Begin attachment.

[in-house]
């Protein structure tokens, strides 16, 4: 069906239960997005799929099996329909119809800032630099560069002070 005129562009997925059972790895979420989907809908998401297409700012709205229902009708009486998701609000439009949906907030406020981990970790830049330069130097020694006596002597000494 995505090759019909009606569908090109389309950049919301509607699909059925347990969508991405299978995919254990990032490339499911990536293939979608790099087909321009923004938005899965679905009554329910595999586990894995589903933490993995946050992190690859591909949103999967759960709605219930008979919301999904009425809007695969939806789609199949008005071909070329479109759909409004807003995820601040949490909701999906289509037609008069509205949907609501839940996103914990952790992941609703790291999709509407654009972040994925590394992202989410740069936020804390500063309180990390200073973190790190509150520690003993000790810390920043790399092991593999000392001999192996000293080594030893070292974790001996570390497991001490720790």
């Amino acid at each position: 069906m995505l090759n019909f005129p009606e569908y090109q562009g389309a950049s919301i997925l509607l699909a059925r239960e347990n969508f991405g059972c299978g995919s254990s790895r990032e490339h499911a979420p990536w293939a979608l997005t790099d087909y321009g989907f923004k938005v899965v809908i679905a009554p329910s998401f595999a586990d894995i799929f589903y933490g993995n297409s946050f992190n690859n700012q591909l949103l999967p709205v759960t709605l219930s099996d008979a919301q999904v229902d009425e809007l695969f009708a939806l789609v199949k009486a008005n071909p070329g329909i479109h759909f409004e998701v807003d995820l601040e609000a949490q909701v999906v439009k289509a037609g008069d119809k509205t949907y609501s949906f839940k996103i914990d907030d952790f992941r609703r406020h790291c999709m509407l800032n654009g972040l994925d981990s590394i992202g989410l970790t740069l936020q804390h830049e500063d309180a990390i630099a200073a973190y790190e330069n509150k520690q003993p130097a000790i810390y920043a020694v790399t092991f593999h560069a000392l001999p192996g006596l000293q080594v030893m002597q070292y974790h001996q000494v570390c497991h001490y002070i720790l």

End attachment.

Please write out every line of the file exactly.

[in-house]
């Protein structure tokens, strides 16, 4: 069906239960997005799929099996329909119809800032630099560069002070 005129562009997925059972790895979420989907809908998401297409700012709205229902009708009486998701609000439009949906907030406020981990970790830049330069130097020694006596002597000494 995505090759019909009606569908090109389309950049919301509607699909059925347990969508991405299978995919254990990032490339499911990536293939979608790099087909321009923004938005899965679905009554329910595999586990894995589903933490993995946050992190690859591909949103999967759960709605219930008979919301999904009425809007695969939806789609199949008005071909070329479109759909409004807003995820601040949490909701999906289509037609008069509205949907609501839940996103914990952790992941609703790291999709509407654009972040994925590394992202989410740069936020804390500063309180990390200073973190790190509150520690003993000790810390920043790399092991593999000392001999192996000293080594030893070292974790001996570390497991001490720790």
């Amino acid at each position: 069906m995505l090759n019909f005129p009606e569908y090109q562009g389309a950049s919301i997925l509607l699909a059925r239960e347990n969508f991405g059972c299978g995919s254990s790895r990032e490339h499911a979420p990536w293939a979608l997005t790099d087909y321009g989907f923004k938005v899965v809908i679905a009554p329910s998401f595999a586990d894995i799929f589903y933490g993995n297409s946050f992190n690859n700012q591909l949103l999967p709205v759960t709605l219930s099996d008979a919301q999904v229902d009425e809007l695969f009708a939806l789609v199949k009486a008005n071909p070329g329909i479109h759909f409004e998701v807003d995820l601040e609000a949490q909701v999906v439009k289509a037609g008069d119809k509205t949907y609501s949906f839940k996103i914990d907030d952790f992941r609703r406020h790291c999709m509407l800032n654009g972040l994925d981990s590394i992202g989410l970790t740069l936020q804390h830049e500063d309180a990390i630099a200073a973190y790190e330069n509150k520690q003993p130097a000790i810390y920043a020694v790399t092991f593999h560069a000392l001999p192996g006596l000293q080594v030893m002597q070292y974790h001996q000494v570390c497991h001490y002070i720790l």